“My entire professional and legislative careers have been built on doing what is right and just, including when it comes to protecting persons with disabilities,” said Canales. “What this law does is require a business to be legally advised by an attorney that they may be in violation of the Americans with Disabilities Act (ADA), and if they don’t fix the problem, or they don’t believe they are breaking the ADA, then a lawsuit can be filed where both sides have their day in court.”

House Bill 1449 (Primary Author: Rep. Simmons; Sponsor: Sen. Nelson)

]This legislation prohibits cities and counties from imposing “California-style” fees on all new residential and commercial construction. These harmful fees are de-facto property taxes that would raise costs to Texas consumers causing harm to our state’s economic status and growth. Taxes represent four of the top 10 biggest problems for small businesses in Texas. A “Yes” vote supports the NFIB position. The Governor signed this legislation into law.

“I supported HB 1449 because of the importance to business owners, and also to keep homes from becoming even more expensive for all people,” Canales said. “In testimony taking for HB 1449, it was revealed that according to the National Association of Home Builders, for every $1,000 increase in median new home prices in Texas, more than 13,000 households are priced out of the market. I believe we should limit fees associated with building homes in order to keep housing more affordable.”

House Bill 2053 (Primary Author: Rep. Oliveira; Sponsor: Sen. Creighton)

Workers’ compensation fraud occurs when a person knowingly or intentionally conspires to commit, misrepresents, or makes a false statement to either deny or obtain workers’ compensation benefits, or profits from the deceit. Workers’ comp fraud is one of the main factors in the rising cost of workers’ compensation insurance. To focus more attention on identifying, investigating, and prosecuting premium and provider workers’ compensation fraud, the Texas Department of Insurance, Division of Workers’ Compensation (DWC), established a dedicated DWC fraud unit in 2016. This allows experienced DWC staff to better monitor and investigate fraud specific to the workers’ compensation system. Along with this centralization of workers’ compensation fraud investigations, current statutes authorizing the investigation of fraud were re-evaluated, and it was determined that it is necessary to clarify existing authority to ensure that criminal workers’ compensation fraud investigations are conducted in an effective and transparent manner.  A “Yes” vote supports the NFIB position.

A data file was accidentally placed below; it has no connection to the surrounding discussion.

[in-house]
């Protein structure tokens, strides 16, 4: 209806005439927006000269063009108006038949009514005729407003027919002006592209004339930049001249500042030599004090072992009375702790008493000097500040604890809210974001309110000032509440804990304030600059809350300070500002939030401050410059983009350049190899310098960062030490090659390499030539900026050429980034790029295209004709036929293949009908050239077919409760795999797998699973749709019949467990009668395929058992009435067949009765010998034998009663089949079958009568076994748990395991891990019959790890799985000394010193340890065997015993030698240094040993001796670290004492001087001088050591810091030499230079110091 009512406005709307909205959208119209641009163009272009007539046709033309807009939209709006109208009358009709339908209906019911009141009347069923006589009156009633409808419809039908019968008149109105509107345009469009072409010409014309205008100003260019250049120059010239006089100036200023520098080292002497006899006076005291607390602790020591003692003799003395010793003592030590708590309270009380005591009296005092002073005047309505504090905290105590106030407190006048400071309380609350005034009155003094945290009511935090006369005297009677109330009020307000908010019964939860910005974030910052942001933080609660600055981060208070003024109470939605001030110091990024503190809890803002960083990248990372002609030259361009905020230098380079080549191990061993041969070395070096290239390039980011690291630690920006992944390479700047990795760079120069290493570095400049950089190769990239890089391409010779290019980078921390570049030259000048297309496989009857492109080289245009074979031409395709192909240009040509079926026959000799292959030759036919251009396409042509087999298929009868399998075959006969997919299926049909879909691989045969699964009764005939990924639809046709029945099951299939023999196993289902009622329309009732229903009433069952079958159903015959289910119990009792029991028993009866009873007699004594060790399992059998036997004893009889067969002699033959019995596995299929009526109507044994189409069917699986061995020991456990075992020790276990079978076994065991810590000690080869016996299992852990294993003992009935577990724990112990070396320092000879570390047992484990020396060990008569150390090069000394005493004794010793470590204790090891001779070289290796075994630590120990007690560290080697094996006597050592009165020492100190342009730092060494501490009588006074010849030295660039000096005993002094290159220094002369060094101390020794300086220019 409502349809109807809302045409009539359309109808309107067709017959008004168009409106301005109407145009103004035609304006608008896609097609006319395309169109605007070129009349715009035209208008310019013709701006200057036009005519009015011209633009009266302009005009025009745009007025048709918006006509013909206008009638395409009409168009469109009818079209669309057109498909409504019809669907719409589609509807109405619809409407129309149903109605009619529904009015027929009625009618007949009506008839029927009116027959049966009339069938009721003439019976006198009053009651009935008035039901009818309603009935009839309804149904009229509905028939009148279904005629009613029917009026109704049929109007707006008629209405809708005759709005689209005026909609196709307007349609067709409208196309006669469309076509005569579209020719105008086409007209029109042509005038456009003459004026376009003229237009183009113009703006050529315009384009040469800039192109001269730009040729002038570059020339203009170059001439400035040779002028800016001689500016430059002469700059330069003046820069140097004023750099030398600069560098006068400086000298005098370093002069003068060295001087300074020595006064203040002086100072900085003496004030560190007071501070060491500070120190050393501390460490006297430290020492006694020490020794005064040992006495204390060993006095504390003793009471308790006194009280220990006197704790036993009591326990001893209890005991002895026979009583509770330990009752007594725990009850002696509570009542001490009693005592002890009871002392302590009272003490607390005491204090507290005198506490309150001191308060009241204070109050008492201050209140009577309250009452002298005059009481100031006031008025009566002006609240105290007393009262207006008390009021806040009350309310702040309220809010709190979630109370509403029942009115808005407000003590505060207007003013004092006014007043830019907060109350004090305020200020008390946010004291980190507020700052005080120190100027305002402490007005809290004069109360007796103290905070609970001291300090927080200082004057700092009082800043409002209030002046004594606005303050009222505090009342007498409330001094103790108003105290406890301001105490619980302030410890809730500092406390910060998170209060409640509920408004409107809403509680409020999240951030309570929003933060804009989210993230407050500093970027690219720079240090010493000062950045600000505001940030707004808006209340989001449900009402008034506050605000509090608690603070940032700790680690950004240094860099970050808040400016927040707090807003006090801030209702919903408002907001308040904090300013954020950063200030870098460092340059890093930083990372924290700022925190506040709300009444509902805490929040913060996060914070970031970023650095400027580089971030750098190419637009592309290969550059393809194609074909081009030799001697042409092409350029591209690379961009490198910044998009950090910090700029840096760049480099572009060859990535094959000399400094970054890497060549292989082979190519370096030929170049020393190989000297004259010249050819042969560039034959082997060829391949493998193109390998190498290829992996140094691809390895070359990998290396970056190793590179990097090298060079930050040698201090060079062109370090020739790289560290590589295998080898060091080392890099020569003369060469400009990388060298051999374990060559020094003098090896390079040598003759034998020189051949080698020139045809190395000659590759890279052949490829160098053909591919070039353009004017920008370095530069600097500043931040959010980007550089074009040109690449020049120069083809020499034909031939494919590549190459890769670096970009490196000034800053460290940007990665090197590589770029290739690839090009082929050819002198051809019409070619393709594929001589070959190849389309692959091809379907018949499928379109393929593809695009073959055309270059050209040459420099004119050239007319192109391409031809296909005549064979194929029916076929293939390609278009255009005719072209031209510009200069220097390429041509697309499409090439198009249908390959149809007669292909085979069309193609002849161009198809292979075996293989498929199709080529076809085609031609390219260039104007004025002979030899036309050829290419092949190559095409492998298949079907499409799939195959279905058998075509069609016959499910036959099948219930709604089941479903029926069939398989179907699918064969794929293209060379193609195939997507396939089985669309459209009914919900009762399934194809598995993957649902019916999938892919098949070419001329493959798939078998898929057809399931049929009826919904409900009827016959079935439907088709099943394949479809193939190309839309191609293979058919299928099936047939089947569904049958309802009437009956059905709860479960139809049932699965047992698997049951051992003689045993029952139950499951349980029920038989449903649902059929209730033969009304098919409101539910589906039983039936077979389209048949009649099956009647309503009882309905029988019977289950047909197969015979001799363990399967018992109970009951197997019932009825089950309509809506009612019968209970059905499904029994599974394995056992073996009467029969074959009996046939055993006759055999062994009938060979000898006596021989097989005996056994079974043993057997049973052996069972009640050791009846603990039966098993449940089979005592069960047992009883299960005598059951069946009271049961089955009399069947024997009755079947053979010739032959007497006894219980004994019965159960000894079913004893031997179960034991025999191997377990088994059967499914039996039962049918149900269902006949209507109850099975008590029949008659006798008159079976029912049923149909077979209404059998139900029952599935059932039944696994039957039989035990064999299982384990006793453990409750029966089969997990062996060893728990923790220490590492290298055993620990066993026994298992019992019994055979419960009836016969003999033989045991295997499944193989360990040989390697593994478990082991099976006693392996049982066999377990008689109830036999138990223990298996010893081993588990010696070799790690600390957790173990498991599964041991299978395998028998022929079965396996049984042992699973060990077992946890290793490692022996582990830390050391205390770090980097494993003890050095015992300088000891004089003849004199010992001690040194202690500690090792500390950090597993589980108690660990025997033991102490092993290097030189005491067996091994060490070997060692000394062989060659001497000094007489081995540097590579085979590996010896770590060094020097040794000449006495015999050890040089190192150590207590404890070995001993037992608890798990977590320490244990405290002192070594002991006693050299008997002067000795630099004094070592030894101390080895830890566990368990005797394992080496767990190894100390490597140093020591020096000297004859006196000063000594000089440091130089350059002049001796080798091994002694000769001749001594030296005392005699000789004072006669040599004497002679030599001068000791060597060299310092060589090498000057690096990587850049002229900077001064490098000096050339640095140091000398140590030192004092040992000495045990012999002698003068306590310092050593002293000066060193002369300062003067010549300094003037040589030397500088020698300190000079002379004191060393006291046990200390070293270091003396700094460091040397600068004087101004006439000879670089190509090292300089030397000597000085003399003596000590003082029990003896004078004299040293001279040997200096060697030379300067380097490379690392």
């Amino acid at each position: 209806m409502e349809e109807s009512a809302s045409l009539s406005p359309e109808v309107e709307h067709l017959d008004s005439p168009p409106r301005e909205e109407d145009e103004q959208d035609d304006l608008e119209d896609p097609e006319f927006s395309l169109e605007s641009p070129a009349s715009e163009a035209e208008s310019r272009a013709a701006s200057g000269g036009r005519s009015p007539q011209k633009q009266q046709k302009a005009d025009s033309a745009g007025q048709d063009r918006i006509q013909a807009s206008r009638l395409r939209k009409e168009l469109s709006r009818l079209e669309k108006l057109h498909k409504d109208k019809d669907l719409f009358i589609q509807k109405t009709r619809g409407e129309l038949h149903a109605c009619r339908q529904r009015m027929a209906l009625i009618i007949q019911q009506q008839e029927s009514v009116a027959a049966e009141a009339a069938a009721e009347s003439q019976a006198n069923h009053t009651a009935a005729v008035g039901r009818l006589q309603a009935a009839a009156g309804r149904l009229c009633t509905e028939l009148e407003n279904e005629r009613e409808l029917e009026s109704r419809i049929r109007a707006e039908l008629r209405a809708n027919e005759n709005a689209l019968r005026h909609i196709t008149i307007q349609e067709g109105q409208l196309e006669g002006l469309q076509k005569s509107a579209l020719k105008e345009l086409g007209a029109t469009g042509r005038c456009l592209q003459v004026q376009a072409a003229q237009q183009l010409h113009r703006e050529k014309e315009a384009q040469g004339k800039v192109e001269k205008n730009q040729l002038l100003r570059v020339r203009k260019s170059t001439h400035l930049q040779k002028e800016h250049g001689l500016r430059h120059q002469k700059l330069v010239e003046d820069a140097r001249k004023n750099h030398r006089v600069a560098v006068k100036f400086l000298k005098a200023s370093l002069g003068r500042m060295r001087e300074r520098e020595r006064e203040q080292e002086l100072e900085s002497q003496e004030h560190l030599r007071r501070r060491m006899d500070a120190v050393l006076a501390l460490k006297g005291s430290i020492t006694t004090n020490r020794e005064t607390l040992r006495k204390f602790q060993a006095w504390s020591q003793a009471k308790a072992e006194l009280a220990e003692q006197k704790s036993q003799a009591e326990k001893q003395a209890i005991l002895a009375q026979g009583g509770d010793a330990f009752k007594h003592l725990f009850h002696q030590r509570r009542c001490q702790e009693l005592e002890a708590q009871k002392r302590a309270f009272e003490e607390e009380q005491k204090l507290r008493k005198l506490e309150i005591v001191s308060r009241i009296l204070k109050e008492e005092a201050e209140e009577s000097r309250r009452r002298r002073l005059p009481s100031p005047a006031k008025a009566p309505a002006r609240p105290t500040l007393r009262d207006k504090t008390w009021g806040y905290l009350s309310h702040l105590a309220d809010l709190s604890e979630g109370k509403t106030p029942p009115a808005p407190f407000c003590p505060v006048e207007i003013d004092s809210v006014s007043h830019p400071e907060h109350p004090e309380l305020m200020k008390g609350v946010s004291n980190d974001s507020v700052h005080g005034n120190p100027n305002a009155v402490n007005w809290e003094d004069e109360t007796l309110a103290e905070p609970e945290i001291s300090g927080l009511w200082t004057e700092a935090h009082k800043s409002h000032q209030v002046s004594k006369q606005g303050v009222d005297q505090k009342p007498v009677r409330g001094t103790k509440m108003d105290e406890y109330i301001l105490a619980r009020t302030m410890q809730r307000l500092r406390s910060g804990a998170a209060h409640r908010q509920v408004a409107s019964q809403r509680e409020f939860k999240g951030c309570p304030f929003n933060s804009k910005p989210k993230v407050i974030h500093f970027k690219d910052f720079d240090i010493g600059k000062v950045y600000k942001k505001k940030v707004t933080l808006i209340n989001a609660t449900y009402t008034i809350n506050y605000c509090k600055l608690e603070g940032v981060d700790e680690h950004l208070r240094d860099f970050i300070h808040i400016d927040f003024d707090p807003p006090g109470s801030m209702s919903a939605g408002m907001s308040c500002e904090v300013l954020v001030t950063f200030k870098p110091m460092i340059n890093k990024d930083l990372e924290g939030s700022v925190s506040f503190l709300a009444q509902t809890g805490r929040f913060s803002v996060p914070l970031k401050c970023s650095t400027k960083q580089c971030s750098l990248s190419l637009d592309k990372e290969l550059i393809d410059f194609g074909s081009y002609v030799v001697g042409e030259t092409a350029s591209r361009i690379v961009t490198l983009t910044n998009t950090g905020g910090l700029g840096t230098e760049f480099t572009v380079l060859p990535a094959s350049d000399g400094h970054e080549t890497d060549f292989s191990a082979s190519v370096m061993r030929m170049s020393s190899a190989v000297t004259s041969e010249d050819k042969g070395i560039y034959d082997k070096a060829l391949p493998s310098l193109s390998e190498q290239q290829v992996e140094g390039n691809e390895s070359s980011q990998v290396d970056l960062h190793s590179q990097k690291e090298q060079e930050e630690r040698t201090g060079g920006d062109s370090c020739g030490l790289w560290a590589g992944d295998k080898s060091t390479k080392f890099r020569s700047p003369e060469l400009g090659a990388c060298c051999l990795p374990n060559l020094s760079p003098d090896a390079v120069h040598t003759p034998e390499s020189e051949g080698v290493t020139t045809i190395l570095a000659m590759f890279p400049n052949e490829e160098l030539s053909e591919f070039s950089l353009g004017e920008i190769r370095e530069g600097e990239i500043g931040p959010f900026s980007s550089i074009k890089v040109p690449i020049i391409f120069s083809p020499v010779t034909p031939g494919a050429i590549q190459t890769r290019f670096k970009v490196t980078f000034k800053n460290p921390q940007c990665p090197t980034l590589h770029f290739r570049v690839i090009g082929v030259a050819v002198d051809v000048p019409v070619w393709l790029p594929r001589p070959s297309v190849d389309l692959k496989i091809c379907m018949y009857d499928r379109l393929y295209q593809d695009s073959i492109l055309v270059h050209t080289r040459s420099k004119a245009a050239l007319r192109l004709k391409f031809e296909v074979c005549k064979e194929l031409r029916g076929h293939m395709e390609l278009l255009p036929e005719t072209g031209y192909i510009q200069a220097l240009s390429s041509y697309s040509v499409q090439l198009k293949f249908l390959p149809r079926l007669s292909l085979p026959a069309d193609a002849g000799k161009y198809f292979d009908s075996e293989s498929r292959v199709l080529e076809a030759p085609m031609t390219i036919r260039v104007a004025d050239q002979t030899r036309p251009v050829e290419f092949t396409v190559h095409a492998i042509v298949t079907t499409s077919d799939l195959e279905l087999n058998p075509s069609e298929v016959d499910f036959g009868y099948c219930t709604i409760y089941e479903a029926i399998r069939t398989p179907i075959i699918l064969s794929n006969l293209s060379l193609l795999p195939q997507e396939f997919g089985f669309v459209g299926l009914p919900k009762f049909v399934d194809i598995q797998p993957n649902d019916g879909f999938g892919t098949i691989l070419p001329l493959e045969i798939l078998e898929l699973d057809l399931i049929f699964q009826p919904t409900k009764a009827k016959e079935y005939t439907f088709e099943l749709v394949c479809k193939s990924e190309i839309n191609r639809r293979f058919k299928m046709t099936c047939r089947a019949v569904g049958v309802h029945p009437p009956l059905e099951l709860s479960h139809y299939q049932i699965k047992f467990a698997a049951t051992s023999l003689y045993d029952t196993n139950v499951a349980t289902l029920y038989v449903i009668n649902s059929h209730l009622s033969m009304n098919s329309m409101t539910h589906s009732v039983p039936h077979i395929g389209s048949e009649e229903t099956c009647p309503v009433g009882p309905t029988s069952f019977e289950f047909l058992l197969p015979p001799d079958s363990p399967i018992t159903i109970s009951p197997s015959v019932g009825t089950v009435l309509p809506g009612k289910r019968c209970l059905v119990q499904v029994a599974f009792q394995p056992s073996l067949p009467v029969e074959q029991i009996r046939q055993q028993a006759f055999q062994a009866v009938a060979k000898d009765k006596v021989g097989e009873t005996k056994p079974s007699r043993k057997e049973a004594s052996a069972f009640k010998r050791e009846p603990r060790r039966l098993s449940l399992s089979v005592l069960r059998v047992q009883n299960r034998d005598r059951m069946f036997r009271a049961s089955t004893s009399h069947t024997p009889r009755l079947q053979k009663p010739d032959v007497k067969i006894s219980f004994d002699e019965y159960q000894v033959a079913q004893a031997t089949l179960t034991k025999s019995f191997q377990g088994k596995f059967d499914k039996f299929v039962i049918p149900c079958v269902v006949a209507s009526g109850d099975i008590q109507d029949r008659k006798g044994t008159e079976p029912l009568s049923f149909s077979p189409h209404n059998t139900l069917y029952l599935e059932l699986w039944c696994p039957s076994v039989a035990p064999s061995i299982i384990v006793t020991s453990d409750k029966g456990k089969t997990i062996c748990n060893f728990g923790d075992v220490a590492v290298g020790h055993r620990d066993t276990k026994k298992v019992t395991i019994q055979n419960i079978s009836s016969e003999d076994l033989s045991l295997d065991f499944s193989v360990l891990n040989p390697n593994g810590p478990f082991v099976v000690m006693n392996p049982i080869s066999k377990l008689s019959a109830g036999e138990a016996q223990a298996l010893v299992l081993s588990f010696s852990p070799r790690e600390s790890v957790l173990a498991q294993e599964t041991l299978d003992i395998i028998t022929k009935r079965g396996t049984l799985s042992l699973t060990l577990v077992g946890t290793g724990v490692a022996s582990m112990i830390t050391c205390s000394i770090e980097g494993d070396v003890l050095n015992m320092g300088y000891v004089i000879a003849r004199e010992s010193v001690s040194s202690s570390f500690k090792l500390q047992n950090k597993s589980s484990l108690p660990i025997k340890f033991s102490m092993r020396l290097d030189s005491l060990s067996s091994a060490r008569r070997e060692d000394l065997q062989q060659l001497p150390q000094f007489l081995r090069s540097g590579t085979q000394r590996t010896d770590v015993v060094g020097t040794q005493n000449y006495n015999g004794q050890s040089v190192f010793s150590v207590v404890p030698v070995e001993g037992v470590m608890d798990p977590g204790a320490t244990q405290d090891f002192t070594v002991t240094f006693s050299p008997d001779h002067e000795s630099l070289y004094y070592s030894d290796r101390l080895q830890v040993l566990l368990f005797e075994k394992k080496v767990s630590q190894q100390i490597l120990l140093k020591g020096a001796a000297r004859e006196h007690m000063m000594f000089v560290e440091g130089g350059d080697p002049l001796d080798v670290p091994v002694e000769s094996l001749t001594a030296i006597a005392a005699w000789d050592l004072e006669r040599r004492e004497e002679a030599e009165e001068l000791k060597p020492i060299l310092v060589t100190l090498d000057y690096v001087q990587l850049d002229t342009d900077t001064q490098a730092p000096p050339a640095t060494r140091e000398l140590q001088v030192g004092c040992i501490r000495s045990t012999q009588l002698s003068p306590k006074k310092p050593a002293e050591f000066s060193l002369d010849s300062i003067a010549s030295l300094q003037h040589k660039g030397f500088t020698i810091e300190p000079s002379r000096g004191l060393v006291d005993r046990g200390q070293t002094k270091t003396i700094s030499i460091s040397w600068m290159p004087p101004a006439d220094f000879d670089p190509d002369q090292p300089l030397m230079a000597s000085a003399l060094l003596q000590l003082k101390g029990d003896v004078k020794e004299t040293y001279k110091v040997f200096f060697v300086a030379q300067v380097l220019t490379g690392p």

A “Yes” vote supports the NFIB position. The Governor signed this legislation into law.

“This law toughens penalties against people who cheat the the workers compensation program, which is very important insurance that protects employees who are injured on the job, and which pays medical expenses, lost wages, and other benefits for such employees. Those losses suffered by employers wind up in increased prices, which hurts all consuners,” Canales said. “But just as important, this new law also punishes employers who do not provide workers compensation coverage or benefits entitled to workers.”

According to the House Research Analysis, HB 2053 increases the penalty for fraudulently obtaining or withholding workers’ compensation benefits or coverage valued at $2,500 or more into a state-jail felony (180 days to two years in a state jail and an optional fine of up to $10,000).

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Rep. Terry Canales, D-Edinburg, represents House District 40 in Hidalgo County, which includes portions or all of Edinburg, Elsa, Faysville, La Blanca, Linn, Lópezville, McAllen, Pharr and Weslaco. He may be reached at his House District Office in Edinburg at (956) 383-0860 or at the Capitol at (512) 463-0426.